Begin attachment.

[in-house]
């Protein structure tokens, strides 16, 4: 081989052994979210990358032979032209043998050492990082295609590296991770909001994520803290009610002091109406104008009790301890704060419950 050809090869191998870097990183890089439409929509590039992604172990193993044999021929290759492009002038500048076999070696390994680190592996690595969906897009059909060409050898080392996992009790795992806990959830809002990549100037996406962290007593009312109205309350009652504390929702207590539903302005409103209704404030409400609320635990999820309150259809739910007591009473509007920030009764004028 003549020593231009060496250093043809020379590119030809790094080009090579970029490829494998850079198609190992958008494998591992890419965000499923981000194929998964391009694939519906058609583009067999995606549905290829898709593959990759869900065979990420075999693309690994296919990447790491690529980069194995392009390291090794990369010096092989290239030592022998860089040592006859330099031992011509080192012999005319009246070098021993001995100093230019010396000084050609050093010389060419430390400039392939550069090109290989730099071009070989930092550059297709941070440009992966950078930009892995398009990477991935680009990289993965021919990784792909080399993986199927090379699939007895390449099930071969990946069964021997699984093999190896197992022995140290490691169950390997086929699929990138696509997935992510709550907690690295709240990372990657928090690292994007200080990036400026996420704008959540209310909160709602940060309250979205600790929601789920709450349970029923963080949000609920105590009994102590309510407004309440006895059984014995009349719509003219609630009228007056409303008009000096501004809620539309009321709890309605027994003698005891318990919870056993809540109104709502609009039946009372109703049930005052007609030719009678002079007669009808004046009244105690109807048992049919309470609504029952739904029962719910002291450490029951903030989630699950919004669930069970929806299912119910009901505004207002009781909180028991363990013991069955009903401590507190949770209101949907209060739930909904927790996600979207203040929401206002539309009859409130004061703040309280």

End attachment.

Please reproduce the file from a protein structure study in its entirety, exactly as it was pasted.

[in-house]
């Protein structure tokens, strides 16, 4: 081989052994979210990358032979032209043998050492990082295609590296991770909001994520803290009610002091109406104008009790301890704060419950 050809090869191998870097990183890089439409929509590039992604172990193993044999021929290759492009002038500048076999070696390994680190592996690595969906897009059909060409050898080392996992009790795992806990959830809002990549100037996406962290007593009312109205309350009652504390929702207590539903302005409103209704404030409400609320635990999820309150259809739910007591009473509007920030009764004028 003549020593231009060496250093043809020379590119030809790094080009090579970029490829494998850079198609190992958008494998591992890419965000499923981000194929998964391009694939519906058609583009067999995606549905290829898709593959990759869900065979990420075999693309690994296919990447790491690529980069194995392009390291090794990369010096092989290239030592022998860089040592006859330099031992011509080192012999005319009246070098021993001995100093230019010396000084050609050093010389060419430390400039392939550069090109290989730099071009070989930092550059297709941070440009992966950078930009892995398009990477991935680009990289993965021919990784792909080399993986199927090379699939007895390449099930071969990946069964021997699984093999190896197992022995140290490691169950390997086929699929990138696509997935992510709550907690690295709240990372990657928090690292994007200080990036400026996420704008959540209310909160709602940060309250979205600790929601789920709450349970029923963080949000609920105590009994102590309510407004309440006895059984014995009349719509003219609630009228007056409303008009000096501004809620539309009321709890309605027994003698005891318990919870056993809540109104709502609009039946009372109703049930005052007609030719009678002079007669009808004046009244105690109807048992049919309470609504029952739904029962719910002291450490029951903030989630699950919004669930069970929806299912119910009901505004207002009781909180028991363990013991069955009903401590507190949770209101949907209060739930909904927790996600979207203040929401206002539309009859409130004061703040309280």